Pride in Southern Tagalog.
Rain couldn’t keep lesbian, gay, bisexual, transgender and queer (LGBTQ) people in Southern Tagalog from coming out to celebrate the 5th Southern Tagalog Pride March at the University of the Philippines Los Baños (UPLB).
Spearheaded by UPLB Babaylan, an LGBTQ support group in the University of the Philippines–Los Baños, this year’s Pride was themed “Celebrating identity, liberating Philippine society”. UPLB Babaylan’s expression of support to House Bill (HB) 1483, HB 4635, House Resolution (HR) 1432 and HR 1333 – legislations that would advance the human rights of LGBT people in the Philippines.
In a statement provided to Outrage Magazine, UPLB Babaylan reiterated that “one’s LGBTQ identity is something to take great pride in, and that the struggle of the Filipino LGBTQ is tied to the struggle of the Philippine nation. By the term ‘liberating’, we do not just intend to fight the patriarchal and discriminatory nature of our society, we also intend to campaign against such issues as oppressive job policies and neocolonial agreements — issues plaguing the Filipino people from which the LGBTQ are not exempt.”
The Southern Tagalog Pride also highlighted other issues affecting the LGBTQ community in the Philippines.
For instance, UPLB Babaylan noted the violence LGBTQ people continue to face.
Prior to its folding, the now-defunct Philippine LGBT Hate Crime Watch noted over 160 LGBT killings in the country since 1996, though many LGBT-related crimes may have been unreported, thereby unaccounted for. At least one infamous case is that of Jennifer Laude, allegedly under the hands of American serviceman Joseph Scott Pemberton on October 11, 2014.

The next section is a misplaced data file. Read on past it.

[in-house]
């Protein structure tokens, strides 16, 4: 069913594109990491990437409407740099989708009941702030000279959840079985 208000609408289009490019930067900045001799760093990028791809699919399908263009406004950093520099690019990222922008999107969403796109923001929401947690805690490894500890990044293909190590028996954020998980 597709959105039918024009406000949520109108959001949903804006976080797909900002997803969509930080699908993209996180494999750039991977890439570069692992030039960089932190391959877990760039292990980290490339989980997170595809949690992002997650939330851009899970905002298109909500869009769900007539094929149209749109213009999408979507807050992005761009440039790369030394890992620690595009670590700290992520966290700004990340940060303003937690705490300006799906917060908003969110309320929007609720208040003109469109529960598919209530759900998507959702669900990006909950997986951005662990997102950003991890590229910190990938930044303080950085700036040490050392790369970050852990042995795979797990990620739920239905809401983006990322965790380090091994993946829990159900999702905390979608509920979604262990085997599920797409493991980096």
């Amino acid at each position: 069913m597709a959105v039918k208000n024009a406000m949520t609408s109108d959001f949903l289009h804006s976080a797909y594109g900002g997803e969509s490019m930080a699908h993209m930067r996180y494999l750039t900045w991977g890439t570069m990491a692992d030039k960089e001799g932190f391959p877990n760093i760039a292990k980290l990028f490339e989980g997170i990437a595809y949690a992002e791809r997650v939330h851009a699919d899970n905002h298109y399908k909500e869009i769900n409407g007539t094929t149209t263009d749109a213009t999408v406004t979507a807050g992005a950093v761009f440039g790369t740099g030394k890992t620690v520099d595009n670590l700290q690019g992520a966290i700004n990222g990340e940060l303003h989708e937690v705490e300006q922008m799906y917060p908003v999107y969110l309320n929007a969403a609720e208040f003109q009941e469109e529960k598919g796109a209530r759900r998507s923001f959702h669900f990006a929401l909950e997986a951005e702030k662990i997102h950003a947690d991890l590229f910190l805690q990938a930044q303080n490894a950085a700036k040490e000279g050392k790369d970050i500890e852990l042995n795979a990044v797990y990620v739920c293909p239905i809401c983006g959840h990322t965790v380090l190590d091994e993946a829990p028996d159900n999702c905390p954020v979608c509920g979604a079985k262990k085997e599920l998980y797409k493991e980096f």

“Violence toward LGBTQ people is indeed rife yet tolerated by society. Many institutions in the country, such as schools and workplace, breed repressions of the LGBTQ people through dress codes, strerotypes and gender roles often dictated by those in authority. This is made worse by cases of prejudiced dismissal or removal due to discrimination based solely on sexual orientation, gender identity and expression (SOGIE). LGBTQ individuals, particularly the youth, continuously thrive in an atmosphere of fear and unacceptance, much of which are often brought upon them by their own families. While some display their LGBTQ identity with ease, others are not so fortunate and are made prisoners by fear of criticism, rejection, or violence,” stated UPLB Babaylan.
The 5th Southern Tagalog Pride March is therefore calling for laws to be passed to protect the betterment of the LGBTQ situation in the county.
House bills and resolutions, such as HB 1483 or the “Anti-Discrimination Bill” authored by Bayan Muna Representative Teddy Casiño, would “significantly diminish violence and discrimination based on SOGIE and would make the State accountable for acts that go unpunished”. HB 4635, also authored by Casiño, calls for the declaration of the 17th of May as the “National Day Against Homophobia and Transphobia” or NADAHO. Meanwhile, HR 1432 – also filed by Casiño – is demanding Congress to investigate murders and other hate crimes committed against members of the LGBTQ community.
Also in support of the protection of LGBTQ people in schools, HR 1333 – filed by Kabataan Partylist Representative Raymond Palatino – aims to study and eliminate unjust practices and policies against LGBTQ people that hinder equal education opportunities for them.
None of these bills has been prioritized by the Benigno Aquino III administration.
For UPLB Babaylan, LGBTQ issues also need to be considered in the wider scheme of things since “LGBTQ Filipinos, as Filipino citizens, are not unlike others who are equally victimized by (a negligent government).
The Pride event, therefore, called for the “the liberation of the Philippines not just from bigotry or discrimination, but from everything that shackles the real freedom of the nation.”
“We march so that we may celebrate our identity and militancy as the Filipino LGBTQ,” UPLB Babaylan ended.